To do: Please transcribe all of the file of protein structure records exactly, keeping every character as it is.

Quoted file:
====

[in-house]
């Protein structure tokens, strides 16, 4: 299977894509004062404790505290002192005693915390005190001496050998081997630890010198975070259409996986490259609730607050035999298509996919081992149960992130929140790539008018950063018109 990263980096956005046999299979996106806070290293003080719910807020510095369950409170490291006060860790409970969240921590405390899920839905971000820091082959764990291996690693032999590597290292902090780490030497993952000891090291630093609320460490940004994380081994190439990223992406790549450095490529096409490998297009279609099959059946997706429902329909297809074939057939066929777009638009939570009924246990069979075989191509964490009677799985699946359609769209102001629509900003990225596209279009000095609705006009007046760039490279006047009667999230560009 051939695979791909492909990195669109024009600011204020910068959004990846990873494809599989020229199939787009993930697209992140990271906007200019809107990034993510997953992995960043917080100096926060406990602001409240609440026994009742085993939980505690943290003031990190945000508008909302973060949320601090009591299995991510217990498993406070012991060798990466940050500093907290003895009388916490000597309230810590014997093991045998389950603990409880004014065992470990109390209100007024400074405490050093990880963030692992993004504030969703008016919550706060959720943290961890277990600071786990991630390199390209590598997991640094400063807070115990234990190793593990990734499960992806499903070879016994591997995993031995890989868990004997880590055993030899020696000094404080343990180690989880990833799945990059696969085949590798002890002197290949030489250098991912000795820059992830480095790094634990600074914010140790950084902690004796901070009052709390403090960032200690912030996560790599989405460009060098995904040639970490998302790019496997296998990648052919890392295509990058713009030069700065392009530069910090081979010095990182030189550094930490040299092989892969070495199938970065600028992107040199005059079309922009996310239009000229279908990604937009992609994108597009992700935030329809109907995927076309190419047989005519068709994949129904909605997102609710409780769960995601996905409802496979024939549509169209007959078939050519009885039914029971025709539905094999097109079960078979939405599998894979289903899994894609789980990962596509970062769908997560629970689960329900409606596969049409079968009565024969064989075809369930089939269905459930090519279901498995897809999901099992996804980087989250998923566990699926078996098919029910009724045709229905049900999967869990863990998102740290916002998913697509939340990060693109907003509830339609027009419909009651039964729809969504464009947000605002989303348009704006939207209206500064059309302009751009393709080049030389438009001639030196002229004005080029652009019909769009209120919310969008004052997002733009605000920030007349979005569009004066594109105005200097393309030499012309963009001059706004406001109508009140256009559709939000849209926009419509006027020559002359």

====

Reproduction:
[in-house]
């Protein structure tokens, strides 16, 4: 299977894509004062404790505290002192005693915390005190001496050998081997630890010198975070259409996986490259609730607050035999298509996919081992149960992130929140790539008018950063018109 990263980096956005046999299979996106806070290293003080719910807020510095369950409170490291006060860790409970969240921590405390899920839905971000820091082959764990291996690693032999590597290292902090780490030497993952000891090291630093609320460490940004994380081994190439990223992406790549450095490529096409490998297009279609099959059946997706429902329909297809074939057939066929777009638009939570009924246990069979075989191509964490009677799985699946359609769209102001629509900003990225596209279009000095609705006009007046760039490279006047009667999230560009 051939695979791909492909990195669109024009600011204020910068959004990846990873494809599989020229199939787009993930697209992140990271906007200019809107990034993510997953992995960043917080100096926060406990602001409240609440026994009742085993939980505690943290003031990190945000508008909302973060949320601090009591299995991510217990498993406070012991060798990466940050500093907290003895009388916490000597309230810590014997093991045998389950603990409880004014065992470990109390209100007024400074405490050093990880963030692992993004504030969703008016919550706060959720943290961890277990600071786990991630390199390209590598997991640094400063807070115990234990190793593990990734499960992806499903070879016994591997995993031995890989868990004997880590055993030899020696000094404080343990180690989880990833799945990059696969085949590798002890002197290949030489250098991912000795820059992830480095790094634990600074914010140790950084902690004796901070009052709390403090960032200690912030996560790599989405460009060098995904040639970490998302790019496997296998990648052919890392295509990058713009030069700065392009530069910090081979010095990182030189550094930490040299092989892969070495199938970065600028992107040199005059079309922009996310239009000229279908990604937009992609994108597009992700935030329809109907995927076309190419047989005519068709994949129904909605997102609710409780769960995601996905409802496979024939549509169209007959078939050519009885039914029971025709539905094999097109079960078979939405599998894979289903899994894609789980990962596509970062769908997560629970689960329900409606596969049409079968009565024969064989075809369930089939269905459930090519279901498995897809999901099992996804980087989250998923566990699926078996098919029910009724045709229905049900999967869990863990998102740290916002998913697509939340990060693109907003509830339609027009419909009651039964729809969504464009947000605002989303348009704006939207209206500064059309302009751009393709080049030389438009001639030196002229004005080029652009019909769009209120919310969008004052997002733009605000920030007349979005569009004066594109105005200097393309030499012309963009001059706004406001109508009140256009559709939000849209926009419509006027020559002359």